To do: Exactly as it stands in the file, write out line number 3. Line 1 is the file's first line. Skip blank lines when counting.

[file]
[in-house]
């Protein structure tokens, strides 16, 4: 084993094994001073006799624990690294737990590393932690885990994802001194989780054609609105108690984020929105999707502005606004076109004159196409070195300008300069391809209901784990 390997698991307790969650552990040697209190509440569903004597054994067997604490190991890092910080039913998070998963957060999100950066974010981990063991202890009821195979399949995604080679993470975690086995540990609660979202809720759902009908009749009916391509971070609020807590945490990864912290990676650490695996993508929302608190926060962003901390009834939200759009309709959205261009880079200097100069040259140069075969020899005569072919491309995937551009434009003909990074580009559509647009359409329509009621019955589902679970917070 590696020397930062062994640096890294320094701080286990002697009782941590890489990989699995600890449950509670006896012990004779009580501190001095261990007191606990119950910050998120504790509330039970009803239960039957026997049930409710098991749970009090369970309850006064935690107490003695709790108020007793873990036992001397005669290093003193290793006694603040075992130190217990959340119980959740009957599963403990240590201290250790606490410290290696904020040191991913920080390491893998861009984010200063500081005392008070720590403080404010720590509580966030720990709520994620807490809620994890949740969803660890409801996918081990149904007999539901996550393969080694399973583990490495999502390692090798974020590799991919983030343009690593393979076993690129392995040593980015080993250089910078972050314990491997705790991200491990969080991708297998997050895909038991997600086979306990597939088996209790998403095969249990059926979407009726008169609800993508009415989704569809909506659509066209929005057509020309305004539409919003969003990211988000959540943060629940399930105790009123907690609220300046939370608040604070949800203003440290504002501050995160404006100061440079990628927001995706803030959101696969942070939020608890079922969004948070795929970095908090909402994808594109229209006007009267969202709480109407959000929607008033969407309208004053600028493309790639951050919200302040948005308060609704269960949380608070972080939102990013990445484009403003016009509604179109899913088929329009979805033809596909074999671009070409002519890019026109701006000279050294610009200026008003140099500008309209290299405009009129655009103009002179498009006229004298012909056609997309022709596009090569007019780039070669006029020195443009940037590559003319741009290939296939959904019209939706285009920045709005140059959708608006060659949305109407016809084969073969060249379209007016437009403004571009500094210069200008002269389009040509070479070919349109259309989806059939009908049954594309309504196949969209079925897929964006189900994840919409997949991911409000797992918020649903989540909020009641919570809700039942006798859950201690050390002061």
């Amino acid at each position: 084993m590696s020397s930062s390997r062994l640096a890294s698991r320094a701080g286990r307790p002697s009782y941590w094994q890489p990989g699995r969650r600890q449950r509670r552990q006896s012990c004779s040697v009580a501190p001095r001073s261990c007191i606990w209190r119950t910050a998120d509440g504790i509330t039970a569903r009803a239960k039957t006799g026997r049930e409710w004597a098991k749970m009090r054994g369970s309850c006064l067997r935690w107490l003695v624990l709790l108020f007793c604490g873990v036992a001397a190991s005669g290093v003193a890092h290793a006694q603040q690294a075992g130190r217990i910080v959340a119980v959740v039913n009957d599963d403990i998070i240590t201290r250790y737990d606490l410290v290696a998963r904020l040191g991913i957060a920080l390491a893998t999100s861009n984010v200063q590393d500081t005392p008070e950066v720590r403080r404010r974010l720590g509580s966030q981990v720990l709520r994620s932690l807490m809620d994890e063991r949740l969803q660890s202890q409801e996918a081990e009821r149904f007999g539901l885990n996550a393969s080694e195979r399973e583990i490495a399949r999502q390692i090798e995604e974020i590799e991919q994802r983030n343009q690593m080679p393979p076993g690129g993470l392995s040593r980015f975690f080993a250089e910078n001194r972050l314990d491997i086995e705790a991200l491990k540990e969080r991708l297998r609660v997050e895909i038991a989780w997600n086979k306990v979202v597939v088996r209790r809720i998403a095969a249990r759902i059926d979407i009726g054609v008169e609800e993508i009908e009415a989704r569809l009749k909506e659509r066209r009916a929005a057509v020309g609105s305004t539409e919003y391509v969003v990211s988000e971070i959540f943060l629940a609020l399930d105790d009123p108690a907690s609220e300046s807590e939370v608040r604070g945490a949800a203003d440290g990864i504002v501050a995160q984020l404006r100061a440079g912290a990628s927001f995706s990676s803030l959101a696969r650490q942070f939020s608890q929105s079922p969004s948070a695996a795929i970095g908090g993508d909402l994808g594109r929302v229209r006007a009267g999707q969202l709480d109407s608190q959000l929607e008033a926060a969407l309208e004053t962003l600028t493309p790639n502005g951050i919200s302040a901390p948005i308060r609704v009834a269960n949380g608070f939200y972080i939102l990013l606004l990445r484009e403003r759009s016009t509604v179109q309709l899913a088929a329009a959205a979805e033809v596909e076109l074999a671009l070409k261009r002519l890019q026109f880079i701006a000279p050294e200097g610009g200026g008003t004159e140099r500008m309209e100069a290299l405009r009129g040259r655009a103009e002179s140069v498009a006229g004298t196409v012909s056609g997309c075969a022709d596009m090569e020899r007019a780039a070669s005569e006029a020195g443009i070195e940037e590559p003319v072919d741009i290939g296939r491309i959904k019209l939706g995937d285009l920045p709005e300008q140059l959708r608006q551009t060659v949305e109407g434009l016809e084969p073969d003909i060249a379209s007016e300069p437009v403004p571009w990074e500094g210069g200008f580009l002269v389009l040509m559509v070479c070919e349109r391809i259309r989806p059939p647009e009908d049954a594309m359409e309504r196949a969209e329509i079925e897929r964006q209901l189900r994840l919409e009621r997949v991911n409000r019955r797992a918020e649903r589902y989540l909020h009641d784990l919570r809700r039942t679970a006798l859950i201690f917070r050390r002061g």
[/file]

């Amino acid at each position: 084993m590696s020397s930062s390997r062994l640096a890294s698991r320094a701080g286990r307790p002697s009782y941590w094994q890489p990989g699995r969650r600890q449950r509670r552990q006896s012990c004779s040697v009580a501190p001095r001073s261990c007191i606990w209190r119950t910050a998120d509440g504790i509330t039970a569903r009803a239960k039957t006799g026997r049930e409710w004597a098991k749970m009090r054994g369970s309850c006064l067997r935690w107490l003695v624990l709790l108020f007793c604490g873990v036992a001397a190991s005669g290093v003193a890092h290793a006694q603040q690294a075992g130190r217990i910080v959340a119980v959740v039913n009957d599963d403990i998070i240590t201290r250790y737990d606490l410290v290696a998963r904020l040191g991913i957060a920080l390491a893998t999100s861009n984010v200063q590393d500081t005392p008070e950066v720590r403080r404010r974010l720590g509580s966030q981990v720990l709520r994620s932690l807490m809620d994890e063991r949740l969803q660890s202890q409801e996918a081990e009821r149904f007999g539901l885990n996550a393969s080694e195979r399973e583990i490495a399949r999502q390692i090798e995604e974020i590799e991919q994802r983030n343009q690593m080679p393979p076993g690129g993470l392995s040593r980015f975690f080993a250089e910078n001194r972050l314990d491997i086995e705790a991200l491990k540990e969080r991708l297998r609660v997050e895909i038991a989780w997600n086979k306990v979202v597939v088996r209790r809720i998403a095969a249990r759902i059926d979407i009726g054609v008169e609800e993508i009908e009415a989704r569809l009749k909506e659509r066209r009916a929005a057509v020309g609105s305004t539409e919003y391509v969003v990211s988000e971070i959540f943060l629940a609020l399930d105790d009123p108690a907690s609220e300046s807590e939370v608040r604070g945490a949800a203003d440290g990864i504002v501050a995160q984020l404006r100061a440079g912290a990628s927001f995706s990676s803030l959101a696969r650490q942070f939020s608890q929105s079922p969004s948070a695996a795929i970095g908090g993508d909402l994808g594109r929302v229209r006007a009267g999707q969202l709480d109407s608190q959000l929607e008033a926060a969407l309208e004053t962003l600028t493309p790639n502005g951050i919200s302040a901390p948005i308060r609704v009834a269960n949380g608070f939200y972080i939102l990013l606004l990445r484009e403003r759009s016009t509604v179109q309709l899913a088929a329009a959205a979805e033809v596909e076109l074999a671009l070409k261009r002519l890019q026109f880079i701006a000279p050294e200097g610009g200026g008003t004159e140099r500008m309209e100069a290299l405009r009129g040259r655009a103009e002179s140069v498009a006229g004298t196409v012909s056609g997309c075969a022709d596009m090569e020899r007019a780039a070669s005569e006029a020195g443009i070195e940037e590559p003319v072919d741009i290939g296939r491309i959904k019209l939706g995937d285009l920045p709005e300008q140059l959708r608006q551009t060659v949305e109407g434009l016809e084969p073969d003909i060249a379209s007016e300069p437009v403004p571009w990074e500094g210069g200008f580009l002269v389009l040509m559509v070479c070919e349109r391809i259309r989806p059939p647009e009908d049954a594309m359409e309504r196949a969209e329509i079925e897929r964006q209901l189900r994840l919409e009621r997949v991911n409000r019955r797992a918020e649903r589902y989540l909020h009641d784990l919570r809700r039942t679970a006798l859950i201690f917070r050390r002061g």